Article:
“Not at all well,” Holmes replied frankly. “Mrs. Hudson is beside herself.”
“What about family?” Gibbs asked, getting back to the Balagan issue. He pointed at Holmes’ laptop with his chin. “It’s working for our friends in London.”
O’Neill nixed that idea. “Balagan left his family behind in Russia. He sends them money, but there’s little contact. As for Sam, not much is known about his family. His roommates, all seven of them, are clueless college students, just like him. He doesn’t have any university mentors either; he spends all of that energy on Balagan.”
The five of them, the four in the room and one present via computer, stared at each other in silence. Ellison startled again and, after a quick listen, whistled softly. “Put a sock in it, fellas, I think we’re about to have company.”
They all looked at the door. Gibbs was expecting for Balagan to come in or perhaps hotel security. In fact, when the door opened, a woman in uniform entered. Gibbs hadn’t seen too many security people in dresses, though, so figured she must be housekeeping.
“Excuse me, gentlemen,” her voice had the soft accent of someone who’s native language was Spanish. “You will tell me why you are discussing Mr. Balagan and Sammy.” Her gaze raked over all of them. “And you will tell me now.”
For all that she spoke quietly and politely, Gibbs had heard less command in a drill sergeant’s voice. He glanced at O’Neill and smirked at the way the general’s mouth was opening and shutting. He wasn’t the only military man reacting to that tone.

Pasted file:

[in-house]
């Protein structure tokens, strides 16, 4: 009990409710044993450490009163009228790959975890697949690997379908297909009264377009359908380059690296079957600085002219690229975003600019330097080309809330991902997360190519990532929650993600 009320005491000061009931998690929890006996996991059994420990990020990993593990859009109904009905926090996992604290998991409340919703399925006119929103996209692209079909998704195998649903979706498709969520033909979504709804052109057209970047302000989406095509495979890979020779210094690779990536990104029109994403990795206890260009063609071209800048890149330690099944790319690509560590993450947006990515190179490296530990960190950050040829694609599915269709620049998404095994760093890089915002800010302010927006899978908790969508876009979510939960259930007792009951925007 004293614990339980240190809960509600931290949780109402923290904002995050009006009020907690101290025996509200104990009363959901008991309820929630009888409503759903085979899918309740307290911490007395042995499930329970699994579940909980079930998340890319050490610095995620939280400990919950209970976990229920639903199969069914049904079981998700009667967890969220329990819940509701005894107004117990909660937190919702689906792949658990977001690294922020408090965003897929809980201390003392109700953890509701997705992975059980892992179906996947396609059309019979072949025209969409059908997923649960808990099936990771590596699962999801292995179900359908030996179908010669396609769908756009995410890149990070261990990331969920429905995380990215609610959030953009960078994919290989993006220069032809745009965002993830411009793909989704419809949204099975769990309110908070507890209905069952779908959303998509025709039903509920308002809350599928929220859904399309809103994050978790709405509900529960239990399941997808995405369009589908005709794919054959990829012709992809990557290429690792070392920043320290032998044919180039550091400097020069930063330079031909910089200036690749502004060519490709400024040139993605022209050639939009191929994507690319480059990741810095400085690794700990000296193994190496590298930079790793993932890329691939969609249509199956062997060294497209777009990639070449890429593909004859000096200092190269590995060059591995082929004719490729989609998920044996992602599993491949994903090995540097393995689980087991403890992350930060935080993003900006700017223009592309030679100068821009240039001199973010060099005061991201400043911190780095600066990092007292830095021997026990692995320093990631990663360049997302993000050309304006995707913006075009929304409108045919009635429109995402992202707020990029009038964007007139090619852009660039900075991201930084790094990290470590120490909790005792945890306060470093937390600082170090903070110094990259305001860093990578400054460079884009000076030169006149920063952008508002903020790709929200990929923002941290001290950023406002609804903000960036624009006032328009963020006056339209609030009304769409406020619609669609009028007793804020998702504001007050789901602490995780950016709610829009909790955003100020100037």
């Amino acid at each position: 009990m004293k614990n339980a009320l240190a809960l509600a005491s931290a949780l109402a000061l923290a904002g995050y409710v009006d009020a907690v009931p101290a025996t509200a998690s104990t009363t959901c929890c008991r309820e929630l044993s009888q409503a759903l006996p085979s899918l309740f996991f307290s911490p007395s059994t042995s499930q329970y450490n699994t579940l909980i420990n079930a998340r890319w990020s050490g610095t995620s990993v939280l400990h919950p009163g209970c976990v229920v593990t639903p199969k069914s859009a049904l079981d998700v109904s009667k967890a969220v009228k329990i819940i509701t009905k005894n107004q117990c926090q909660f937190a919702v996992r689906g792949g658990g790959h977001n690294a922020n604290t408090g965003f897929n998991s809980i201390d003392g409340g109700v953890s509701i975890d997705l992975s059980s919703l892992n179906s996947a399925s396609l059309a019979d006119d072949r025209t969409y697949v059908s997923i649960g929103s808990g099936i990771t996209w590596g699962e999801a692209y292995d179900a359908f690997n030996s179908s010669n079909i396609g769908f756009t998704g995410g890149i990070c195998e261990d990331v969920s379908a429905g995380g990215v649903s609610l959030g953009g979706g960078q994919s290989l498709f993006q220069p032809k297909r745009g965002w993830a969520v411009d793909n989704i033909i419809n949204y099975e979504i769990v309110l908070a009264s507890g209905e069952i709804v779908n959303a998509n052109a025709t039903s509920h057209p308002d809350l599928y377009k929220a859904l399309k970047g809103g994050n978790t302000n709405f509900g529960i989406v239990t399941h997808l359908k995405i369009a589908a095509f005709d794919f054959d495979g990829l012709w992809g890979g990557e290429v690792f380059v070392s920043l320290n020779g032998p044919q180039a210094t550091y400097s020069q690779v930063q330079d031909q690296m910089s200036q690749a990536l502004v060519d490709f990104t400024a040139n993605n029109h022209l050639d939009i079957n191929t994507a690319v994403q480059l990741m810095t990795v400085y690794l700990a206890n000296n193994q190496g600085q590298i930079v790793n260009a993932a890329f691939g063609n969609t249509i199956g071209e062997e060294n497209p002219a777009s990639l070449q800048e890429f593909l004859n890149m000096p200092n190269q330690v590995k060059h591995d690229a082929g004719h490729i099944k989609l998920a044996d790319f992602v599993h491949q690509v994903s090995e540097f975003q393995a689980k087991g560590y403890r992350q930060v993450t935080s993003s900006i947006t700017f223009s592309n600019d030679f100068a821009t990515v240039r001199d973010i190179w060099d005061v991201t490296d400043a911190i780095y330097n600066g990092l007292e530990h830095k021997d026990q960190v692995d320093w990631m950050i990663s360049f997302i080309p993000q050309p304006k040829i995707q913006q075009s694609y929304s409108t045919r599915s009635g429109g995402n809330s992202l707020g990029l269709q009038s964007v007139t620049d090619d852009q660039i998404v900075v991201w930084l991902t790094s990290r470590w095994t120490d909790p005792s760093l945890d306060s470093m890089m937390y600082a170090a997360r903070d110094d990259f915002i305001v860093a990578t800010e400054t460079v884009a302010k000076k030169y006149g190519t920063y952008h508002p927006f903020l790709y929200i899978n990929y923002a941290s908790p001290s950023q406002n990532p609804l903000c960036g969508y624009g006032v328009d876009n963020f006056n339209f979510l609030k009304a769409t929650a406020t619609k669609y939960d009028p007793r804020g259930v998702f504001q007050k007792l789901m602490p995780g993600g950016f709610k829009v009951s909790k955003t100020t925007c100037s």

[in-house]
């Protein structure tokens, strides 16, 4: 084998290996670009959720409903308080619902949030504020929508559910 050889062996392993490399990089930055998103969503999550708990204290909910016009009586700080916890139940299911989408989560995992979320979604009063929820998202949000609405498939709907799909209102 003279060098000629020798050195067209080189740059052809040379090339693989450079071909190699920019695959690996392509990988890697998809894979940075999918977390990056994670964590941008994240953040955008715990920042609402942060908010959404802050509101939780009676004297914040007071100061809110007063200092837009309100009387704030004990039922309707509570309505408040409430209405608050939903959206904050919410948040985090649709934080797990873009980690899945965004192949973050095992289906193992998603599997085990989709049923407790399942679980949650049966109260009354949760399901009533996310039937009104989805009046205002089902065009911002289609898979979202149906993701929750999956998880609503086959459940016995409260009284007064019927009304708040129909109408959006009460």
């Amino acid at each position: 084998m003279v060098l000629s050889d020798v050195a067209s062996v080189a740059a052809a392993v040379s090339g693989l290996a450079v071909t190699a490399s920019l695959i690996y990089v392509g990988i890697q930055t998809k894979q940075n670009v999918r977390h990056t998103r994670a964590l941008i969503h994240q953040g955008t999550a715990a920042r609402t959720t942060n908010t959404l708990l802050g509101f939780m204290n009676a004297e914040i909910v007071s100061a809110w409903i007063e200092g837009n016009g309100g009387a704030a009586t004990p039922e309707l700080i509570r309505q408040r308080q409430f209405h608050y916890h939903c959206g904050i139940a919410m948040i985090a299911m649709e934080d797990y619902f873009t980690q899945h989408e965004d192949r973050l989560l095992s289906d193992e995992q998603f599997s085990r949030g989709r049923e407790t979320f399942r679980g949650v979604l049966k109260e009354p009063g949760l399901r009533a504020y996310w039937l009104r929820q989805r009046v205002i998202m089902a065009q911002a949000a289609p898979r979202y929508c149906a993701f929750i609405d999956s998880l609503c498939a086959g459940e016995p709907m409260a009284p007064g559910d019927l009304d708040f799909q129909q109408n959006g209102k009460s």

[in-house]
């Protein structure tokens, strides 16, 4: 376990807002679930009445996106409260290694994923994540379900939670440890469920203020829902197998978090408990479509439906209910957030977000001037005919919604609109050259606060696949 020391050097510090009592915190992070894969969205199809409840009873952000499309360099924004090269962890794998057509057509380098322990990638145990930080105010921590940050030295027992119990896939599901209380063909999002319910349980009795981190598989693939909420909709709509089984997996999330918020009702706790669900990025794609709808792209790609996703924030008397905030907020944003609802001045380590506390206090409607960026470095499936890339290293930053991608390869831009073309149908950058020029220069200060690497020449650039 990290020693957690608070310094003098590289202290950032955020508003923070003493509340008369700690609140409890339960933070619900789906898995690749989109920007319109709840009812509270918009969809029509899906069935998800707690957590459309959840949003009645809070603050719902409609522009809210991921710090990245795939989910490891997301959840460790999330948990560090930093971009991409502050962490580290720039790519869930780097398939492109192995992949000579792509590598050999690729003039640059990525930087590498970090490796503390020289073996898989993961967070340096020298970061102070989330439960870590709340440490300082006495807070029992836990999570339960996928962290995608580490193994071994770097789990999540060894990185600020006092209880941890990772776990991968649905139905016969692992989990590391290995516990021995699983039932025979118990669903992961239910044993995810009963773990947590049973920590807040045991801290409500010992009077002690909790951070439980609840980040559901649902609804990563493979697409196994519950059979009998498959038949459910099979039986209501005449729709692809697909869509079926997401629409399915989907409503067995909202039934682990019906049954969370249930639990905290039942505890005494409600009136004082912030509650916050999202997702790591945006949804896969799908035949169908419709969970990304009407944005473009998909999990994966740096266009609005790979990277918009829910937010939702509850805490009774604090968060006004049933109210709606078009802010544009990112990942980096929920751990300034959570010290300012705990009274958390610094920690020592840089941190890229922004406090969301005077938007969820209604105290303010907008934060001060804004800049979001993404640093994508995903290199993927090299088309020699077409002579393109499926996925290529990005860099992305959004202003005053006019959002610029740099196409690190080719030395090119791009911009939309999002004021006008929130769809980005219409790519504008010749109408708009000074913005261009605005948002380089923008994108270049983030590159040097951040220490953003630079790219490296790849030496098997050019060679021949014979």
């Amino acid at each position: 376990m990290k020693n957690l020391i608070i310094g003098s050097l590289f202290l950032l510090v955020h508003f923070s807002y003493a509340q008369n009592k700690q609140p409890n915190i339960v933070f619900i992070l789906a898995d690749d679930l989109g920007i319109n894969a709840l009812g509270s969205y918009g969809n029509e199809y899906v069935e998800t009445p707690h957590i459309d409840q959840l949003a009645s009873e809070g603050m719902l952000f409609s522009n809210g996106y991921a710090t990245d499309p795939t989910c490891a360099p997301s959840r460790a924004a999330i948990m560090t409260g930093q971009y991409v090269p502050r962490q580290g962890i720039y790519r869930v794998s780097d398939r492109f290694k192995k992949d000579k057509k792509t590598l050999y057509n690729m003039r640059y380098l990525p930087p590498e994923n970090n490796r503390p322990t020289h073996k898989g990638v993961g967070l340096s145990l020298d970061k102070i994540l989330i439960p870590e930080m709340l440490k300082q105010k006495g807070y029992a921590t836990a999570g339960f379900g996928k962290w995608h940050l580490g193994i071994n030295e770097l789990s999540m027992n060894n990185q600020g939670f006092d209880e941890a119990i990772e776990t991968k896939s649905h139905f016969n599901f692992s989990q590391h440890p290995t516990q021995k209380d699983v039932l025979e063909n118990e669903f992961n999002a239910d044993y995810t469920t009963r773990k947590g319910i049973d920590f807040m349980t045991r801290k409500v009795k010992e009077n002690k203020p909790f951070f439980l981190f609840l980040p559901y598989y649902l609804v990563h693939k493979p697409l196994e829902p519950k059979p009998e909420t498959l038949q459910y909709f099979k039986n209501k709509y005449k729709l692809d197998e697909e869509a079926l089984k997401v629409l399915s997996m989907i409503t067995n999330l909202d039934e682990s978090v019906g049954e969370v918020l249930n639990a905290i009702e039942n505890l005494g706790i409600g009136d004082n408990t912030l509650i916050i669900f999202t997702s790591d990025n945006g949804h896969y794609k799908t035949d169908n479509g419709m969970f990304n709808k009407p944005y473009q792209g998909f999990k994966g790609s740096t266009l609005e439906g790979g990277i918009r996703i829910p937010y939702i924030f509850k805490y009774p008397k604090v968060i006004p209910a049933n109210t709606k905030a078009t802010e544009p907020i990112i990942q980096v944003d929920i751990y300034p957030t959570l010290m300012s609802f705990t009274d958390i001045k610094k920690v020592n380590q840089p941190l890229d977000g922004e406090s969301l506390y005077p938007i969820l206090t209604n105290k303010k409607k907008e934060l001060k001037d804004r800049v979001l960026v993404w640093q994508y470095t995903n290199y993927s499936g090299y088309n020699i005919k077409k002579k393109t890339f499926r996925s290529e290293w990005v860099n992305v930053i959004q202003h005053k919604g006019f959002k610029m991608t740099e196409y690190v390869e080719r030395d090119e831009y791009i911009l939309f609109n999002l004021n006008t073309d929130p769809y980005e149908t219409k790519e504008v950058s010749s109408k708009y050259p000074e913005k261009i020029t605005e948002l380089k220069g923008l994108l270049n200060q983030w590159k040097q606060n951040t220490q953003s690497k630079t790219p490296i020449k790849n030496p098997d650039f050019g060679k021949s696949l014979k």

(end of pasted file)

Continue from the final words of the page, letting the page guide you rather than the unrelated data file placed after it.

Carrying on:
“And you are?” O’Neill asked, much as Gibbs had done earlier with Holmes.
“Alcina Albeniz,” she replied. “Huxley Hotel staff. I was cleaning next door and I heard you discussing Mr. Balagan and Sammy. I want to know why.”
Ellison stopped looking concerned and began looking curious. “How did you hear that?”
She snorted. “The walls are thin, so please answer the question.”
Greg Parker stood and walked over to her, hand outstretched. “Greg Parker, Strategic Response Unit, ma’am.”
“The police?” Alcina put her hand to her throat. “Oh, no. Why would the police be here for Mr. Balagan?” She stopped and sighed. “Yes, I can understand why you might be here for Mr. Balagan, but Sammy is a sweet boy.”